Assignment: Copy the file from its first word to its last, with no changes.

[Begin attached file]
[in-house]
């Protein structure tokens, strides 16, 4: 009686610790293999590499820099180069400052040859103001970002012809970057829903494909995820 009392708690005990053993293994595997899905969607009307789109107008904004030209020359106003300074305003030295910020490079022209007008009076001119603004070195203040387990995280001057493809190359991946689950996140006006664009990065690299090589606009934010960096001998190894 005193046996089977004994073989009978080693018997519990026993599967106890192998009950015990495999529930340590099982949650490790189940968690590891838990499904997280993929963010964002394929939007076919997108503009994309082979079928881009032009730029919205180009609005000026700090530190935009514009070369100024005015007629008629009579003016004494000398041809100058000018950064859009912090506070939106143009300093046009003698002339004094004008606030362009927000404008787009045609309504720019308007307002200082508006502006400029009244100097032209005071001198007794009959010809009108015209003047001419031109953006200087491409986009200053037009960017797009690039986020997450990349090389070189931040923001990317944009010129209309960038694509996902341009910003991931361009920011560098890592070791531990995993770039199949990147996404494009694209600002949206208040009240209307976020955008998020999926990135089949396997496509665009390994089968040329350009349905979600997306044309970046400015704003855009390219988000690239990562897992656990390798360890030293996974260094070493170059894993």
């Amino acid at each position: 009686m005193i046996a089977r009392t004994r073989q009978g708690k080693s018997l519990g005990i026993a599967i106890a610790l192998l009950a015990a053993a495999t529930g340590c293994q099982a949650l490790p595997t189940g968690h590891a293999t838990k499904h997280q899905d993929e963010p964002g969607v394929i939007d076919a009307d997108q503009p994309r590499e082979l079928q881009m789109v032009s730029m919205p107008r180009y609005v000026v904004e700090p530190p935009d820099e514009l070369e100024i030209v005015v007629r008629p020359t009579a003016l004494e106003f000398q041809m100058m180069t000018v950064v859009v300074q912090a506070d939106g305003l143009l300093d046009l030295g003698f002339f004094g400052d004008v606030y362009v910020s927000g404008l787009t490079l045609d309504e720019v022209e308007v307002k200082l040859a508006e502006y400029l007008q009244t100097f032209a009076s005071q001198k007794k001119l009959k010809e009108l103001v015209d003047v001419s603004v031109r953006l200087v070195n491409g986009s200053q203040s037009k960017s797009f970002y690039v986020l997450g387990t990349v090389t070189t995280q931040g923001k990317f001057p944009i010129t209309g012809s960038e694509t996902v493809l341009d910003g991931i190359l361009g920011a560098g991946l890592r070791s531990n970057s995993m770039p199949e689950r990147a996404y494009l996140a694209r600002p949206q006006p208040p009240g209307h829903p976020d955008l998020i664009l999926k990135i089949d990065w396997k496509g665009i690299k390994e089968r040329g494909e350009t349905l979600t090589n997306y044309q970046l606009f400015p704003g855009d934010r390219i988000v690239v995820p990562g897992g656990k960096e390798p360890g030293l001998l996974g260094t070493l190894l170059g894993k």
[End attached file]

[in-house]
């Protein structure tokens, strides 16, 4: 009686610790293999590499820099180069400052040859103001970002012809970057829903494909995820 009392708690005990053993293994595997899905969607009307789109107008904004030209020359106003300074305003030295910020490079022209007008009076001119603004070195203040387990995280001057493809190359991946689950996140006006664009990065690299090589606009934010960096001998190894 005193046996089977004994073989009978080693018997519990026993599967106890192998009950015990495999529930340590099982949650490790189940968690590891838990499904997280993929963010964002394929939007076919997108503009994309082979079928881009032009730029919205180009609005000026700090530190935009514009070369100024005015007629008629009579003016004494000398041809100058000018950064859009912090506070939106143009300093046009003698002339004094004008606030362009927000404008787009045609309504720019308007307002200082508006502006400029009244100097032209005071001198007794009959010809009108015209003047001419031109953006200087491409986009200053037009960017797009690039986020997450990349090389070189931040923001990317944009010129209309960038694509996902341009910003991931361009920011560098890592070791531990995993770039199949990147996404494009694209600002949206208040009240209307976020955008998020999926990135089949396997496509665009390994089968040329350009349905979600997306044309970046400015704003855009390219988000690239990562897992656990390798360890030293996974260094070493170059894993």
């Amino acid at each position: 009686m005193i046996a089977r009392t004994r073989q009978g708690k080693s018997l519990g005990i026993a599967i106890a610790l192998l009950a015990a053993a495999t529930g340590c293994q099982a949650l490790p595997t189940g968690h590891a293999t838990k499904h997280q899905d993929e963010p964002g969607v394929i939007d076919a009307d997108q503009p994309r590499e082979l079928q881009m789109v032009s730029m919205p107008r180009y609005v000026v904004e700090p530190p935009d820099e514009l070369e100024i030209v005015v007629r008629p020359t009579a003016l004494e106003f000398q041809m100058m180069t000018v950064v859009v300074q912090a506070d939106g305003l143009l300093d046009l030295g003698f002339f004094g400052d004008v606030y362009v910020s927000g404008l787009t490079l045609d309504e720019v022209e308007v307002k200082l040859a508006e502006y400029l007008q009244t100097f032209a009076s005071q001198k007794k001119l009959k010809e009108l103001v015209d003047v001419s603004v031109r953006l200087v070195n491409g986009s200053q203040s037009k960017s797009f970002y690039v986020l997450g387990t990349v090389t070189t995280q931040g923001k990317f001057p944009i010129t209309g012809s960038e694509t996902v493809l341009d910003g991931i190359l361009g920011a560098g991946l890592r070791s531990n970057s995993m770039p199949e689950r990147a996404y494009l996140a694209r600002p949206q006006p208040p009240g209307h829903p976020d955008l998020i664009l999926k990135i089949d990065w396997k496509g665009i690299k390994e089968r040329g494909e350009t349905l979600t090589n997306y044309q970046l606009f400015p704003g855009d934010r390219i988000v690239v995820p990562g897992g656990k960096e390798p360890g030293l001998l996974g260094t070493l190894l170059g894993k």